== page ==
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What Does One Say?
Israelis and Palestinians are killing each other. The fighting in Ukraine continues. The Islamic State bombs a Shiite Mosque in Afghanistan killing worshipers. Republicans in Congress, divided on who they are and what they want, bring down their own leader and can’t decide who should be next.
The routine of daily life at the end of a gravel road in Western Wisconsin doesn’t change.
And yet. There is the sense that things are unraveling. Divisions are hardening. The desire to impose one’s will on others grows. The building blocks of community, inclusion and tolerance, dissolve.
A high school girl seen in a video dancing at an after-homecoming party is removed by the principal from being president of the student body for not living up to “God’s ideals”. A Black student is sent to disciplinary school for his hair being too long. Drag shows are outlawed. A college concert is cancelled over a gay singer. The Southern Baptists expel one of their largest congregations for having a female pastor. Books are banned.
A university professor has a job offer rescinded because of a blog post several years ago opposing the use of “diversity statements”. People are fired for their statements about the Israel-Hamas war.
A Fox news host says on air, “Elections don’t work. We know that. We know they don’t work
… What does that leave you with? It leaves you with, you need to make war …You have to force them to surrender.”
The words of the Pledge of Allegiance ring hollow, “… one nation, under God, indivisible, with liberty and justice for all.” We are not one. We are divided. Too many don’t experience the liberty and justice promised to all.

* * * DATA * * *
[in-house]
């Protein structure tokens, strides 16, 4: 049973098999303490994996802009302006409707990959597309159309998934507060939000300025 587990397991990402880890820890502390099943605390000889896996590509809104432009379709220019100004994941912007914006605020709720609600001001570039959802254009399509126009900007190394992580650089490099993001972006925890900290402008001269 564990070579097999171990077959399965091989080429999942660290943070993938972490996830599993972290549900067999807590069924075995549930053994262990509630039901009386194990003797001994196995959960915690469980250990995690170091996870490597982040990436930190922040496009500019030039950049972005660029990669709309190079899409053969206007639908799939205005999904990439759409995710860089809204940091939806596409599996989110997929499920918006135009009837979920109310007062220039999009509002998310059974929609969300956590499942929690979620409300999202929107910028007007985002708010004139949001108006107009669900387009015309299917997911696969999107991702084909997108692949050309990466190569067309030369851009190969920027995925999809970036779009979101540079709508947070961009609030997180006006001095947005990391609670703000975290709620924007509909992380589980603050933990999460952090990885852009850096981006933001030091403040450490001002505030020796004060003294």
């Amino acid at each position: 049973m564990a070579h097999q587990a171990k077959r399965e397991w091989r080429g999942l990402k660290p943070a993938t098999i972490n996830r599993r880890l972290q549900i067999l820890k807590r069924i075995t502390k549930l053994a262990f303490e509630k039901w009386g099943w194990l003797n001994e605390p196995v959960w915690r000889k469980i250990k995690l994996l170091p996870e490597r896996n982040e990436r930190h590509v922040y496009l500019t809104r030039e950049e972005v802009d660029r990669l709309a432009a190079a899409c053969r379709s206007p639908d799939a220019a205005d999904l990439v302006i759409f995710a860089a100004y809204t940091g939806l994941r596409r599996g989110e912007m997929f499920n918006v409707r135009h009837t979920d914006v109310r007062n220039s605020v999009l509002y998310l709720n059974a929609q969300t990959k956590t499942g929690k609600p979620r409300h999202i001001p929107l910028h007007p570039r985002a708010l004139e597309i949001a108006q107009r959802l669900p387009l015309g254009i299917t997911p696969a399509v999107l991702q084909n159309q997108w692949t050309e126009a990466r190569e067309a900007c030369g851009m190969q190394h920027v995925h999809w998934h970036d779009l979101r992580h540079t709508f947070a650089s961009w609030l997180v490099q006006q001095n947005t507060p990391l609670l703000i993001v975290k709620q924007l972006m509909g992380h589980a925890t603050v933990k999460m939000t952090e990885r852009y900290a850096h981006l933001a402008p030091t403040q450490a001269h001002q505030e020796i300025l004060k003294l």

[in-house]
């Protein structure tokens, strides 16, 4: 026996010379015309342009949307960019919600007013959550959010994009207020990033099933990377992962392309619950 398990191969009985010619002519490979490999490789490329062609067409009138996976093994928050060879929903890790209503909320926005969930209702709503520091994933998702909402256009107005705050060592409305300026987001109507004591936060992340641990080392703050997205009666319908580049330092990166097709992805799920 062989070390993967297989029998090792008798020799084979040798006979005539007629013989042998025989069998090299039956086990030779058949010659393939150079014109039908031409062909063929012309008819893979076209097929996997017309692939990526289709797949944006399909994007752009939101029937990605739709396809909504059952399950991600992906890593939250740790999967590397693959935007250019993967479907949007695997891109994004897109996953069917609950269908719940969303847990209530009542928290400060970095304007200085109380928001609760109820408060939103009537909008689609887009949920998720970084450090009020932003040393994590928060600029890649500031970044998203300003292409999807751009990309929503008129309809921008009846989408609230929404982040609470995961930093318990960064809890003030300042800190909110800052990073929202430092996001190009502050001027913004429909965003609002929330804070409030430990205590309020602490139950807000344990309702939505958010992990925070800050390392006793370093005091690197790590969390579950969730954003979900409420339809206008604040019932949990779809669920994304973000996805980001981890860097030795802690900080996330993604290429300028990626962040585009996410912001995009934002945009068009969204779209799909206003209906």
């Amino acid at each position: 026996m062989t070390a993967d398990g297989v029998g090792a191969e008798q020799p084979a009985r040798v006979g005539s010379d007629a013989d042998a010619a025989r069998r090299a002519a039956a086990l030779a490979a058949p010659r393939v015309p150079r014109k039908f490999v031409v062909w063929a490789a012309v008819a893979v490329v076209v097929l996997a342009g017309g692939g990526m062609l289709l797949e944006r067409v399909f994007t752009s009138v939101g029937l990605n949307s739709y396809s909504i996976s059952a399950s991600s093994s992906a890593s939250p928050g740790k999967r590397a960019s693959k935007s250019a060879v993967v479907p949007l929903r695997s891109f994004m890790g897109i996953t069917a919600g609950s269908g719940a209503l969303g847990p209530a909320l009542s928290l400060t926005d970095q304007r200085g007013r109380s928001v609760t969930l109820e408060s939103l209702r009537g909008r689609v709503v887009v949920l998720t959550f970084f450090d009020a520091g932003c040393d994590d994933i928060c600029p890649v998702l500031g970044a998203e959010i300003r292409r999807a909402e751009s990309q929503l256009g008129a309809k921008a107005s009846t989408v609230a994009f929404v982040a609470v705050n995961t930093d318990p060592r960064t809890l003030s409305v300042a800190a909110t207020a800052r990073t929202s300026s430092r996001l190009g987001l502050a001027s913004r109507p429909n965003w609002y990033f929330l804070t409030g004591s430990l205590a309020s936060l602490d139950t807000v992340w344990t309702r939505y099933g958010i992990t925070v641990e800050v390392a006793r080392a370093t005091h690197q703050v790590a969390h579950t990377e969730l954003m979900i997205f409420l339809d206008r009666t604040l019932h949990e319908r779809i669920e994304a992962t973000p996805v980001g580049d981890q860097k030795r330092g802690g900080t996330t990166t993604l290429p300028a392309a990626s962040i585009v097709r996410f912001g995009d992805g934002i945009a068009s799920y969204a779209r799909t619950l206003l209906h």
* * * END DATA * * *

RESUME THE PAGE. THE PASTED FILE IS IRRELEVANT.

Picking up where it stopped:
What contributes to where we find ourselves today?
Perhaps foremost, an increase in the attitude that the end justifies the means. A conviction that what I believe is so true, so important, so good for society that “whatever is necessary” must be done to achieve it. It is not just that I believe it. It is The Truth, rooted in ideology or religion, Truth that sets forth what should be done and how all should live and act.
Today, the words seem rather tame but at the time were controversial. In his speech accepting the Republican nomination for President in 1964, Barry Goldwater asserted, “extremism in the defense of liberty is no vice … moderation in the pursuit of justice is no virtue!”
There are no brakes in that formulation. It has been downhill since, as liberty and justice are redefined and appropriated by select groups only for themselves.
Stirring up fear and hate against those who are not among the favored, is a conscious strategy.
From the beginning, Donald Trump vilified opponents and ratcheted up prejudice and fear. Yet, with some wonderment it seems, he told Tucker Carlson, “There’s a level of passion that I’ve never seen. There’s a level of hatred that I’ve never seen and that’s probably a bad combination.” What did he expect?
Ron DeSantis’ declaration, “We are going to start slitting throats on Day 1,” is the logical extension of, “extremism in the defense of liberty is no vice.” That sentiment is not Republican, not conservative, not populist, but totalitarian. Our enemies will be eliminated. The absence of pushback is a measure of where we are today.